There was a benefit. This house was packed, even the boxes -- I gave a look in one of the boxes at a girl with a red coat, just like Molly Picon was wearing when I saw here in Lodz, and in Warsaw, and behind her a Hasidic young man, with the same caracole collar like Jacob Kalich, and I decided that this is only a fantasy; that this works only in my mind, but I looked more at the boxes and became more and more convinced that this is Molly Picon and Jacob Kalich, and we had been greeted from afar. And I said to myself that this Jacob Kalich is a wise Galitzianer; he came at the right time ....

We decided that her first performance should be in "Yankele," indeed the play, which I saw her play in Lodz and in Vienna. I had to create new music for America, because the music, which she played in Europe was put together from my already-performed plays. Jacob Kalich and I sat down diligently and worked on the play and music, we worked a lot on the prose, music and effects.

We personally wanted very much that Molly Picon should be a great success, because theatre people did not strongly believe in this. Others went so far and expressed that Edelstein the manager, was made unhappy, and that this will be my fault, one of Rumshinsky's crazy notions and ideas.

At each rehearsal for "Yankele," I used to ask: "Tell me, Molly, who knows anything else? She used to tell me she wanted this and that musical number or a dance, and we used to put it into the play, and this is how it went at every rehearsal: some new chatchke, number, dance, and one time, almost at the last rehearsal, Molly said to us if she can do something, maybe someone can put it in the new offering of "Yankele." I became curious, and I asked her: "Molly, what is it?" She told me about her little Molly Picon dance and said: "I can make a good borscht" ...

There are actors who never play theatre badly, but never well. They do their piece of work perfectly, just like a worker in a shop or factory. There is no first idea and no last for this kind of actor. Such a person is not nervous at the premiere, and does not complain or longs for the play (perhaps after the wages) when its last night is played.

Molly Picon had a very good understanding of what it meant to be a success, and she remains a star of the American-Yiddish theatre, and if not, she must return to play in the province, and perhaps even return to Europe. This all had an effect on her first performance in America. She did not find any place, nor the right tenor ... That night she did not act but uttered the words. She did not dance, but danced over the top; she did not sing but under-sang. The first performance felt as if that she wanted it to go down. The success of that night was Jacob Kalich, who played the heymishe soldier. They joked with me after the performance that I did not advertise the right star. Instead of Molly Picon, Jacob Kalich should have been advertised as the star. This happiness was, that there was not one just one performance, but five performances, one after the other, and indeed immediately the next morning, Saturday afternoon, to an oversold house, Molly became Molly Picon. She caught on with the public, and the public with her, like an old acquaintance.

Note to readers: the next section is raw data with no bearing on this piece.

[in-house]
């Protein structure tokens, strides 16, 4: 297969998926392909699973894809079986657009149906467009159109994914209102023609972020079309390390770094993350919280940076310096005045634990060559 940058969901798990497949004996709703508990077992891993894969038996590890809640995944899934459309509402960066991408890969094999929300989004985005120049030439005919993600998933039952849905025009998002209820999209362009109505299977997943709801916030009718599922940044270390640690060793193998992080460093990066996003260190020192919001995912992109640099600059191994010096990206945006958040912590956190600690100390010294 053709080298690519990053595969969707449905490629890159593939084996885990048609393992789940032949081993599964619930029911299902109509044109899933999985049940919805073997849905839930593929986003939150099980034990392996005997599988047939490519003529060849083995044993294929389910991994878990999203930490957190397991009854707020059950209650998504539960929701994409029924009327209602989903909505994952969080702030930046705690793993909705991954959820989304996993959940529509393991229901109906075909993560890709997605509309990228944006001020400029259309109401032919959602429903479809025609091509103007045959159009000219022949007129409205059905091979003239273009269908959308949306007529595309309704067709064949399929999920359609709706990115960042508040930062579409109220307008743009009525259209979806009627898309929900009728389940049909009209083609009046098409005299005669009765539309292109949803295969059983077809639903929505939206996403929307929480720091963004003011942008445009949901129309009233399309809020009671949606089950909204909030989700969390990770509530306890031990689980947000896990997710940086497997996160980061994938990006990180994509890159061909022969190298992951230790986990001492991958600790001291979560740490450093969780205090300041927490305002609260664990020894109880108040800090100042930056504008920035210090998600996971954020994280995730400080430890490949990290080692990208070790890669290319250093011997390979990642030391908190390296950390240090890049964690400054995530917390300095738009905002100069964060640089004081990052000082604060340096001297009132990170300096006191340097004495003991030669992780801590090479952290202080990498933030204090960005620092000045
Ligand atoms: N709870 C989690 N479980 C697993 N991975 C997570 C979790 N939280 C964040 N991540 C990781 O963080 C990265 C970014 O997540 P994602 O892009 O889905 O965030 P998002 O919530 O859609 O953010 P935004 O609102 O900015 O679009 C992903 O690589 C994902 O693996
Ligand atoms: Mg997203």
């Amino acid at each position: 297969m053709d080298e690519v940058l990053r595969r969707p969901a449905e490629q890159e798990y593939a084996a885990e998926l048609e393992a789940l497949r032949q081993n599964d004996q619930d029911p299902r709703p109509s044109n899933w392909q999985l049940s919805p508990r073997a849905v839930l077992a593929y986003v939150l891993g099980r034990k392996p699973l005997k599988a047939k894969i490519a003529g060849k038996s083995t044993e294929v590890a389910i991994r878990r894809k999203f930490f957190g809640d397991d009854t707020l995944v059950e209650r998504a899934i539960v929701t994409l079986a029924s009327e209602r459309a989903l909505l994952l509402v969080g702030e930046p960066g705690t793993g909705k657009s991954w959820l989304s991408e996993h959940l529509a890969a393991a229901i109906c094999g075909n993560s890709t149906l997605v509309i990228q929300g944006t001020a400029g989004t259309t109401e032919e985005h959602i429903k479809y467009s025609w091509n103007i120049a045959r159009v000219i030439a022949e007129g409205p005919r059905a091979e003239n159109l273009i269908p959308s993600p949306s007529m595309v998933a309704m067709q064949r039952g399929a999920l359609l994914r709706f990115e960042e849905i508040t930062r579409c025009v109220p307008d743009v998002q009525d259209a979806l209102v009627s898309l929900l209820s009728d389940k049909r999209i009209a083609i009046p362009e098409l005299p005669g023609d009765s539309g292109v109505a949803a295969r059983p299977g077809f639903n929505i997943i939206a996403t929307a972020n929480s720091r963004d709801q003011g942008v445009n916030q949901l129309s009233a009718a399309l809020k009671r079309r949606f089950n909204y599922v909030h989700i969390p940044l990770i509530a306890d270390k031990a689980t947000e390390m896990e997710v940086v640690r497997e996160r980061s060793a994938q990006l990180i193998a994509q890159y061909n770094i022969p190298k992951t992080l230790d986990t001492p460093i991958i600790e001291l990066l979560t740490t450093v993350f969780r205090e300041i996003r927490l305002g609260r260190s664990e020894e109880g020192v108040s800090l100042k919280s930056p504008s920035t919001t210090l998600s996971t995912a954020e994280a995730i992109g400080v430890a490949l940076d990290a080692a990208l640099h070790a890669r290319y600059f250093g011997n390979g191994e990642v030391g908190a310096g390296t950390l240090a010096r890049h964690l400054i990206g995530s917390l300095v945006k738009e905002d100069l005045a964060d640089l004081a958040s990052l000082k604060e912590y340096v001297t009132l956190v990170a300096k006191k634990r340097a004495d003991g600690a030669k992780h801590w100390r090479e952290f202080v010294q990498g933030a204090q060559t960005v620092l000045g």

When her popularity grew with each performance of "Yankele," the constant complainers used to argue in that language: "Yankele" is a child, a youth, a runner, who fits in very well with her figure ... Let's see that she should play a girl who they already need to have a girlish charm, a woman's grace ... They even made the distinction that yearlong she play children's roles, she now plays Yankele, also a child. But a girl, a woman? This already was a question, and as theatre people express themselves, this must be convincing.

Once we said to Yosl Edelstein, the manager, I think, that Molly should play this season in a play where she plays a girl: I said: What? Have you ever been told that Molly cannot be a girl? It's impossible for a native-born girl not to be able to play a boy, it can happen and does happen, but a girl should not be able to play a girl, that's impossible.

Yosl Edelstein answered, follow me, that before the season will end, Molly will play for a few weeks in which she plays a girl. Around the theatre and at the theatre they often began to speak about Molly's playing a girl, until Jacob Kalich and I decided to stage a play, which she had played in Europe with great success; this was "Tsipke feyer" by Louis Freiman.

As with "Yankele," we went off to work on the play, "Tsipke feyer," with new music and new scenes. First, we got rid of the "feyer," and just called it "Tsipke."

Molly Picon felt that in "Tsipke," earlier than in Yankele, it was already with this alone, that she had played an American girl, where she could be free with her good English. She used to play her "Tsipke," and was mentioned along with the American female stars, such as Clara Bow, Janet Gaynor and Fanny Brice.

With her playing "Tsipke," Molly Picon also showed that she could be sentimental, be loved, and also suffer from love, with her singing of "Abisl libe un a bisl glik (A Bit of Love, and a Bit of Luck)." This was the first love song that I had written for Molly Picon, indeed to her own words.

When we ended the season with "Tsipke," Yosl Edelstein, the manager, said to me: "To convince you that 'Tsipke" is a great success, we can begin the next season with it, and when they did so, it played for seventeen weeks to packed houses.